“Crow’s Theatre will also present staged readings of Caryl Churchill’s new play ‘Seven Jewish Children: A Play for Gaza’ – NTS Directing Program alumnus Rose Plotek will direct an ensemble cast that includes Rosemary Dunsmore, Ann-Marie MacDonald, Jeff Meadows & R.H. Thomson.”

If the controversy over the cancellation of My Name is Rachel Corrie by CanStage is any barometer, these performances are likely to become a lightning rod for both sides of the issue. Because it’s important not to be a relativist about everything and take a stand on important issues, we’re throwing it out there that at Praxis Theatre we do not think this play is anti-semetic, and we do think its long overdue for a performance here in the T Dot.

Disagree? Read the text for yourself here, or leave a comment. The best thing about art of this nature is that it has the potential to raise awareness and encourage discussion of important issues.

May 4, 2009, by
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Oedipus directed by Ursula Neuerburg-Denzer, Concordia University, Montreal

Performs Wed May 6 @ 8pm, Sat May 9 @ noon  


After an extremely early morning, long bus ride and exhilarating load in, the cast and crew from Oedipus at Concordia are thrilled to have arrived in the great city of Toronto for the City of Wine festival. It has certainly been a long haul getting here but we are all excited to stage our show at Theatre Passe Muraille. Having adapted to a new playing space and significantly altered set, the show promises to be interesting and fresh for all! It is really great to be involved in the City of Wine Festival. It has already proven to be a fantastic theatre experience and opportunity to meet some wonderful new people and catch a glimpse at the theatre world many of us will continue to pursue in the future. It’s also been a great chance for some national travel, too! Looking forward to seeing you all at the show, cheers!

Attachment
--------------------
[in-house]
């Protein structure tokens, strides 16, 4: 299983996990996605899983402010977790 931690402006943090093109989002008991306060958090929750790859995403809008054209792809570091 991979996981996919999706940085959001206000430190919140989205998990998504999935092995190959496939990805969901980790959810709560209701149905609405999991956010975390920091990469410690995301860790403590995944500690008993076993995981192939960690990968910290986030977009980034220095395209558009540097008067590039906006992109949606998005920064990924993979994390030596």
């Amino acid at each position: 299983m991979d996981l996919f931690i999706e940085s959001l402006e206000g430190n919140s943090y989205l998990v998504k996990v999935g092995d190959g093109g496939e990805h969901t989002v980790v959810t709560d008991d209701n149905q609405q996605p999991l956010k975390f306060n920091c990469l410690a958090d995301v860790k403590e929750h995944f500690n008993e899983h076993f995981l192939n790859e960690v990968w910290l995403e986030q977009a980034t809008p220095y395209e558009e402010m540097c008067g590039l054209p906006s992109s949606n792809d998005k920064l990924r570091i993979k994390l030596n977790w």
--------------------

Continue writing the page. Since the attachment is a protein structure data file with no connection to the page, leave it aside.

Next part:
Hayley Lewis


Seven directed by Sarah Stanley, York University, Toronto
Performs: Thurs May 7 @ 4pm, Sat May 9 @ 8pm


When Seven takes the stage at Theatre Passe Muraille it will be the first time that it is performed. Unlike the other six plays, York’s production has yet to be seen by an audience. This certainly adds to our excitement and anticipation as the City of Wine festival week approaches. For the last four weeks we have been in a whirlwind of rehearsals; doing script work, creating songs, and practicing chorography and fight scenes. The actors have been transforming into their characters and discovering that, although they are “UnNamed”, they are truly complex individuals. Meanwhile our team of dramaturgs and assistant directors have been researching Greek mythology, the Trojan War, and finding connections between the play and current events. Seven is the story of the very last Thebans. After being forced to leave Thebes and fight in the Trojan War, they must face their own mortality and the end of their city’s history. As we have become more and more immersed in this world, the significance of bringing Thebes to its end has really set in. Being part of City of Wine has been such a rewarding journey. We are very excited to see the work that the other schools have done and to celebrate our successes together.

Samantha Serles


Click here to get fully up to date on City of Wine